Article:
His Excellency, Dr Peter Odili a man with a big heart, the greatest benefactor of this university, the host Governor of the state where our university is located — Rivers State of Nigeria — is unavoidably absent. But his Deputy, Sir G. T. G. Toby is here. When we consider the very close relation between Dr Odili, the Governor, and Sir Toby, the Deputy, we come to only one conclusion— that both Governor Odili and his Deputy Sir Toby are here. Sir, kindly carry my own deepest gratitude to him for his support for this institution ever since the mantle of leadership fell on me. I welcome you both and plead with you not to be tired of us. The Almighty God will continue to endow you sufficiently for you to make life meaningful to others. Permit us then to take advantage of your presence here to make one or two other requests. You see, universities are enriched when their retired staff continue to live close by. Such persons avail the institutions of the advantage of their wealth of experience from time to time but especially so, when things go wrong. I refer all of us to the example of “Bodija” in Ibadan where most of the retired staff from the University of Ibadan reside, including, I dare say, our amiable Pro-chancellor and Chairman of Council, Emeritus Professor L. Ayo Banjo JP, FNAL. So, I wonder Sir, if Your Excellency can approve the allocation of an appropriate parcel of land on the new expressway that joins the Omagwa International Airport to the East-West Road for the University of Port Harcourt to form its own “Bodija”. Secondly Sir, we are pleading that the Gas Turbine Generated Electricity that will soon commence from Trans Amadi, should call at our university as a matter of utmost priority. We will then be able to fight hoodlums at night, run our laboratories better with the 24-hour power supply this will provide and “smiles shall return to our faces”.
I welcome His Excellency, Dr Goodluck Jonathan, Deputy Governor of Bayelsa State; himself a great alumnus of our university. Please convey our gratitude to His Excellency, Chief Diepriye Alamieyseigha for all he has done for us. We are pleading with him not to relent but to continue to assist us.
May I also take this opportunity to recognise and welcome Engr. Godwin Omene, the Managing Director of the Niger Delta Development Commission [NDDC] and also, other top ranking officials of the commission who are here: Timi Alaibe, Executive Director of Finance and Administration, and Commissioner Prince Shedrack Akologu of Rivers State. As you all already know, our expectations from your commission are immense and I am sure that the good things will soon start flowing in.
My focus now turns to HRM King Alfred Papapreye Diete-Spiff JP our only Honorary Graduand for the day. I am sure you will agree Sir, that the fact that this is not the first honorary degree you are receiving, is an eloquent testimony of the gratitude we all owe you for putting together the framework that built the old Rivers State of Nigeria. But on this occasion, we are honouring you for something more: your contribution towards the establishment of the University of Port Harcourt. By this award, it is our expectation that you will take up the mantle for the propagation of the interest of our university at all times.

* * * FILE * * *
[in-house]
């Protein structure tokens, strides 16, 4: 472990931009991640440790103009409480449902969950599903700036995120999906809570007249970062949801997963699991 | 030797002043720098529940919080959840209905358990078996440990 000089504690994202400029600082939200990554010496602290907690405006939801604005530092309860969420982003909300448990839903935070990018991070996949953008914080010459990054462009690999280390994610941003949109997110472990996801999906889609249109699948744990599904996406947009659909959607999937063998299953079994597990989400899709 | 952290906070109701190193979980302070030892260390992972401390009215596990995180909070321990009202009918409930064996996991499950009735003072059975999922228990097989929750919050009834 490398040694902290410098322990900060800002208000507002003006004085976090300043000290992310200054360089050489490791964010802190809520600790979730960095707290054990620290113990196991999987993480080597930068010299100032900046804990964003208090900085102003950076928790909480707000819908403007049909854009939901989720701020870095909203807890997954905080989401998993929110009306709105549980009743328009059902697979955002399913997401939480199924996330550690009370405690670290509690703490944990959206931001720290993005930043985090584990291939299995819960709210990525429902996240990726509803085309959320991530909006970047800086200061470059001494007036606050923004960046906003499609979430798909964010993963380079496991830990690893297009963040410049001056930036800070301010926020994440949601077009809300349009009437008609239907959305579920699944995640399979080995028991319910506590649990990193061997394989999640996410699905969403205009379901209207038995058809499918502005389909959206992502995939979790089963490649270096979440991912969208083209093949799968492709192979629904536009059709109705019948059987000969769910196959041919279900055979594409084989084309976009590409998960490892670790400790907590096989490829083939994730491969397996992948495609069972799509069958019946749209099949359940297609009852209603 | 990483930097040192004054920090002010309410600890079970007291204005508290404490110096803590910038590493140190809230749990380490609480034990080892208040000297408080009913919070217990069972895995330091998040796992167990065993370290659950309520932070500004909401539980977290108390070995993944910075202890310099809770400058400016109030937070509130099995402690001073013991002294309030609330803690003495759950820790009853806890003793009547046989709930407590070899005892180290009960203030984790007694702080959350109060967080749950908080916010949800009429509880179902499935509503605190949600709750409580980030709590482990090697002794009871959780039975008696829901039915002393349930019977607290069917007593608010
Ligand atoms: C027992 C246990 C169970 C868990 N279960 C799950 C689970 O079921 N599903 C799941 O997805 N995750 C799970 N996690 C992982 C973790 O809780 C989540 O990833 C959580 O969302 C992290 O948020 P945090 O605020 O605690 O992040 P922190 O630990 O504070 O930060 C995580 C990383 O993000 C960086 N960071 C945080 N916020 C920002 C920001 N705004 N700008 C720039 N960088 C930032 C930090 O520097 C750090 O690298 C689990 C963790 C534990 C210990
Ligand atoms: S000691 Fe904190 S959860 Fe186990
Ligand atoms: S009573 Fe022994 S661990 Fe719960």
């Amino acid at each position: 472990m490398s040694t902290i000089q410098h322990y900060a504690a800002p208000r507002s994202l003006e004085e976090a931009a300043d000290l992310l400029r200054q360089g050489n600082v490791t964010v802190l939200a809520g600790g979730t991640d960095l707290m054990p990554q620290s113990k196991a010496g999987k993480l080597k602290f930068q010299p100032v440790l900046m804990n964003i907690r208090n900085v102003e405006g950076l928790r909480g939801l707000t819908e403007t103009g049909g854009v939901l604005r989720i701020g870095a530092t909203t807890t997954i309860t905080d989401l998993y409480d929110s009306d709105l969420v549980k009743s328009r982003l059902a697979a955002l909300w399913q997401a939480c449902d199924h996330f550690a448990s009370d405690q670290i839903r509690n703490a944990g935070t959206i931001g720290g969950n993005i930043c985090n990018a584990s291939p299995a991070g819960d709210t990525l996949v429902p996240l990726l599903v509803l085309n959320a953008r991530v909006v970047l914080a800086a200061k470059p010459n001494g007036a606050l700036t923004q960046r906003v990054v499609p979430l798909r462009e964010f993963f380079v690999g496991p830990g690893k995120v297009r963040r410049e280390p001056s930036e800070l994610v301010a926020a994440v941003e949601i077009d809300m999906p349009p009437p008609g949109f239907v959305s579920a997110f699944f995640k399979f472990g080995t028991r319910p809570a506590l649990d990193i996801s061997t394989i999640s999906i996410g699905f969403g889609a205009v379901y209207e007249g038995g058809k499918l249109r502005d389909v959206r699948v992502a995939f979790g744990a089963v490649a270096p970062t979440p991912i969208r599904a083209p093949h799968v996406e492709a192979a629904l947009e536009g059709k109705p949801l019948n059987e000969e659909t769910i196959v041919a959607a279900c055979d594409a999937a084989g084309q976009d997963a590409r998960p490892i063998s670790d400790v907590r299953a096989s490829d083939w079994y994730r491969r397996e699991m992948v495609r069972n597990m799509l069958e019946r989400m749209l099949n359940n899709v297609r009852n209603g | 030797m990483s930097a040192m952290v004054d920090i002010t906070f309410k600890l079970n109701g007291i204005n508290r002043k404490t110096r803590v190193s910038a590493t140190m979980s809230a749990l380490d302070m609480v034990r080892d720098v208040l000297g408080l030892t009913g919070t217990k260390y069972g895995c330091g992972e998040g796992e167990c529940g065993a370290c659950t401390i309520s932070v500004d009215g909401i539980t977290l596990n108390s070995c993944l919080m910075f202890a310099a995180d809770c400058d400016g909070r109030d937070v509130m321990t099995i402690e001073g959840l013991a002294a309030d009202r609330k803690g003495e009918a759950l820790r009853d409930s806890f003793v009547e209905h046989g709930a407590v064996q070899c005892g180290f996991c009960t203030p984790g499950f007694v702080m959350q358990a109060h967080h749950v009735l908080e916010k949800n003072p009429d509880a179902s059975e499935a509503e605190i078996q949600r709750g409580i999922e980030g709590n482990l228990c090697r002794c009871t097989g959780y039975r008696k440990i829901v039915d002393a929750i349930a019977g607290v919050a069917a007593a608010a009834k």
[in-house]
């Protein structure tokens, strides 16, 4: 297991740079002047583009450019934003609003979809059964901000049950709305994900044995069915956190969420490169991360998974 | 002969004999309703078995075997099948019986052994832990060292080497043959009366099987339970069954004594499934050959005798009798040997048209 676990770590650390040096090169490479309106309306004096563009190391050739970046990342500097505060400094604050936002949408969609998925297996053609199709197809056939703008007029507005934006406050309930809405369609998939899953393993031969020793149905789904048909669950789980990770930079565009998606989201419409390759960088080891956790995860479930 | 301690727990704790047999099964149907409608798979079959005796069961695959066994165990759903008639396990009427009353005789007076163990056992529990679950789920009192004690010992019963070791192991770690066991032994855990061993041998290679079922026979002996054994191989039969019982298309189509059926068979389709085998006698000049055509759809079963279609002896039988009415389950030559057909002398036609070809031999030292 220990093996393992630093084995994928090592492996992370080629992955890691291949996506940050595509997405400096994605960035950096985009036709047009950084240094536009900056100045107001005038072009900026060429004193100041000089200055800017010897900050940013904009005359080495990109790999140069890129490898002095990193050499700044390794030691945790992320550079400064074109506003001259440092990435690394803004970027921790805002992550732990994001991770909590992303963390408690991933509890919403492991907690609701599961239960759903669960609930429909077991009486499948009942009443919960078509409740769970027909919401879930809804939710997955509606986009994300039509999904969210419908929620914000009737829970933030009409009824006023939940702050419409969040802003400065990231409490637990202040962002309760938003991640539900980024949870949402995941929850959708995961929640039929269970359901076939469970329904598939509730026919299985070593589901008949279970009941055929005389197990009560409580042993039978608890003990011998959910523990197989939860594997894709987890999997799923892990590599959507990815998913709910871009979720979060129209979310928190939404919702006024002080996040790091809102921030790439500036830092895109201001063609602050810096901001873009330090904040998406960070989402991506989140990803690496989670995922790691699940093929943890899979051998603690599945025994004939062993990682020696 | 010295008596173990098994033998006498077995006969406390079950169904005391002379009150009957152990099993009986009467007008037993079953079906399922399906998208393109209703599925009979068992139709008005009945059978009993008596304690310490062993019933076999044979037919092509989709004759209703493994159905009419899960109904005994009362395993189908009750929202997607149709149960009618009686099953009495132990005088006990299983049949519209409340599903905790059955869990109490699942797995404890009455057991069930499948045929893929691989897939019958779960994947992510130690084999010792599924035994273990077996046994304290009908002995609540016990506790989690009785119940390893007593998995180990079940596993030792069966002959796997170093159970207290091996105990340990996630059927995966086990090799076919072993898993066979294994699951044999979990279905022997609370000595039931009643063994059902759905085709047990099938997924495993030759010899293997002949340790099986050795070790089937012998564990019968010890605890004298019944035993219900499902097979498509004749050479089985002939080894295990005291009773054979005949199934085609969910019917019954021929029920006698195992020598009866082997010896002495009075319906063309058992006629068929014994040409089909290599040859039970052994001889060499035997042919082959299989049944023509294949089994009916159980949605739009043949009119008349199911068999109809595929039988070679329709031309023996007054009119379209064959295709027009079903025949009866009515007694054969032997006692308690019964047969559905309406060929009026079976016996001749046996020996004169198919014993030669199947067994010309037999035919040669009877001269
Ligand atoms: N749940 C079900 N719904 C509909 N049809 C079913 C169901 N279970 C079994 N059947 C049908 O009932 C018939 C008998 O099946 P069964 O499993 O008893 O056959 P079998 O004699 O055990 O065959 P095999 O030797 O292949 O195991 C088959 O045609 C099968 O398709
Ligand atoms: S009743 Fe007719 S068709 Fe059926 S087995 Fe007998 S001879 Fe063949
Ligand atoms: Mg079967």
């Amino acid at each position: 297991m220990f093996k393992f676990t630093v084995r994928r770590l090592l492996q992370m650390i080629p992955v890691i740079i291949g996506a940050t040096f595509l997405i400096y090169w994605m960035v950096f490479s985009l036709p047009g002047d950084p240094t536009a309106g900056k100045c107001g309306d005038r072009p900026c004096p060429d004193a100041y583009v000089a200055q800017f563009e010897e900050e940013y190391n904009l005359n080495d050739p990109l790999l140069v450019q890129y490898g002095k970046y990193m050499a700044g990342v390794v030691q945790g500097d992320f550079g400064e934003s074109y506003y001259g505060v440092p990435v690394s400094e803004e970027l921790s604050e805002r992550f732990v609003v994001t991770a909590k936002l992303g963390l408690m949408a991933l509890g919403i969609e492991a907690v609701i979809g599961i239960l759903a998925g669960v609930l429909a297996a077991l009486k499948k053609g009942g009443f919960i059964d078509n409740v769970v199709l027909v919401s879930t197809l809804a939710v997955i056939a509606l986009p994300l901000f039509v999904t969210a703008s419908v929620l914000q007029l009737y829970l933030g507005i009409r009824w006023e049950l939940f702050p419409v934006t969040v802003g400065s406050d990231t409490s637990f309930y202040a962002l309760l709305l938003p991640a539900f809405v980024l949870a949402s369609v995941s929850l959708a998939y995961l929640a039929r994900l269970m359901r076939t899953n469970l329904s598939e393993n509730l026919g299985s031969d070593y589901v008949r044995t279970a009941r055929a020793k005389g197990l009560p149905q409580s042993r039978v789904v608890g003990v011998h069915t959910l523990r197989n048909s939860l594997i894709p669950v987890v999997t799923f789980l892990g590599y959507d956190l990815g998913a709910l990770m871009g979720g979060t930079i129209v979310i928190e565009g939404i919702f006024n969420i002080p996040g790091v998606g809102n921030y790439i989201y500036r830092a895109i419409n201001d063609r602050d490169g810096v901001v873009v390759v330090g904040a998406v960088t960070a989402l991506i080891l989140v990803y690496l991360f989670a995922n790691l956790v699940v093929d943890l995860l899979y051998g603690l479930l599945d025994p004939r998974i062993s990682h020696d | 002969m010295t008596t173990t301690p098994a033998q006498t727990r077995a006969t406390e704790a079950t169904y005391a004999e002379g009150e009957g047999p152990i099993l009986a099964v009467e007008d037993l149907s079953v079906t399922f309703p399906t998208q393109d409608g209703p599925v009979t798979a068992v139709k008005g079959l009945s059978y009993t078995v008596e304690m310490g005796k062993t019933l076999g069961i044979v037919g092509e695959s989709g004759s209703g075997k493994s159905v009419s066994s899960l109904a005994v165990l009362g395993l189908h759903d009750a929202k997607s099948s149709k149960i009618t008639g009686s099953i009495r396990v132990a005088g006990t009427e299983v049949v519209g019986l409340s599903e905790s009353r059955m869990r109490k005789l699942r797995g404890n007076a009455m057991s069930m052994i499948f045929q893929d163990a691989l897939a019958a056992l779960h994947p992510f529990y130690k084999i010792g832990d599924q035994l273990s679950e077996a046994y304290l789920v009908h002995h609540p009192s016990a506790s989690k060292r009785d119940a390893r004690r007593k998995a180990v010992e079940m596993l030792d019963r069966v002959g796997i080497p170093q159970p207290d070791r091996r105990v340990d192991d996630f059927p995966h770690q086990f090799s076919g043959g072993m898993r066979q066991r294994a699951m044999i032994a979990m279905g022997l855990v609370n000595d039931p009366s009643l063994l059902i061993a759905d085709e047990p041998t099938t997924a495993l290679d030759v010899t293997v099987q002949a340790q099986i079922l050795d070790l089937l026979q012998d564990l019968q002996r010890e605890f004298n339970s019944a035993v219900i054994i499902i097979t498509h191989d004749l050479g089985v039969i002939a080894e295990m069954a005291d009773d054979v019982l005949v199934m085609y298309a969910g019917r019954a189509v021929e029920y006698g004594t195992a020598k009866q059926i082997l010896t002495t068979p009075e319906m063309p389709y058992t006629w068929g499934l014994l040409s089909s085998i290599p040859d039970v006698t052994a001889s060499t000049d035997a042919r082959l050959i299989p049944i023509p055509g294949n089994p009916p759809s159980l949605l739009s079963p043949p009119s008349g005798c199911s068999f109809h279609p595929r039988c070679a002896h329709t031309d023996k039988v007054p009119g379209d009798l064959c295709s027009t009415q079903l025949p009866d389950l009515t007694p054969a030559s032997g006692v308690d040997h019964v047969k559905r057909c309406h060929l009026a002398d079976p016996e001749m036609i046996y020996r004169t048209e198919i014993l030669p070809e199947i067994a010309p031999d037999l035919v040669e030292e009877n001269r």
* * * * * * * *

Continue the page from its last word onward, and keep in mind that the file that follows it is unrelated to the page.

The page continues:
There are many other distinguished ladies and gentlemen who have left all other assignments in order to be here with us today. We appreciate your kind gesture and we welcome you as friends of the university.
Finally, to the graduands: yesterday, five hundred and twenty-six  persons received Certificates and Diplomas for the 1998/99 and 1999/2000 Academic Sessions while a total of seven thousand, one hundred and fifty seven [7,157] were conferred with first degrees in the various faculties and our College of Health Sciences. In congratulating them on their success, we implored them to conduct their affairs in such a manner as to bring honour to their alma mater. Today, we shall confer the following higher diplomas and degrees also on the graduates of the 1998/99 and 1999/2000 sessions:
My exhortation to you, higher degree and diploma holders is similar. You are fewer, so the share of honour is greater. On the average, you are older, so the commitment to your alma mater should be stronger.
I will now address the alumni of this great university whom I wish to recognise and congratulate in a very special way. Your support for this administration since it came into being has been noteworthy; equally so are your efforts at galvanising all alumni to come together to be one another’s keeper and to further the interest of your university. Only four days ago, you had activities that spanned one full day during which you laid the Foundation Stone of a fifty million naira [N50,000,000] Students’ Hostels as part of this year’s Convocation Ceremony. I wish to assure you that the university will continue to be by you and will always offer you the appropriate environment in which to function satisfactorily. As for the Alumni Students’ Hostel whose foundation stone you just laid, please rest assured that the University will make its own contribution and also plead with well meaning persons to contribute to the completion of the hostel.
Lastly I thank everyone present for being part of this great event. I wish to assure you that the University of Port Harcourt is determined to restructure itself and to evolve into one of the greatest Institutions of higher learning in Africa. In that match forward, we are counting on the support of all of you.
May the good Lord grant you journey mercies as you return to your respective homes.
ADDRESS BY THE VICE-CHANCELLOR, PROFESSOR NIMI D. BRIGGS AT THE 18TH CONVOCATION CEREMONY OF THE UNIVERSITY OF PORT HARCOURT ON SATURDAY, 17TH MARCH, 2001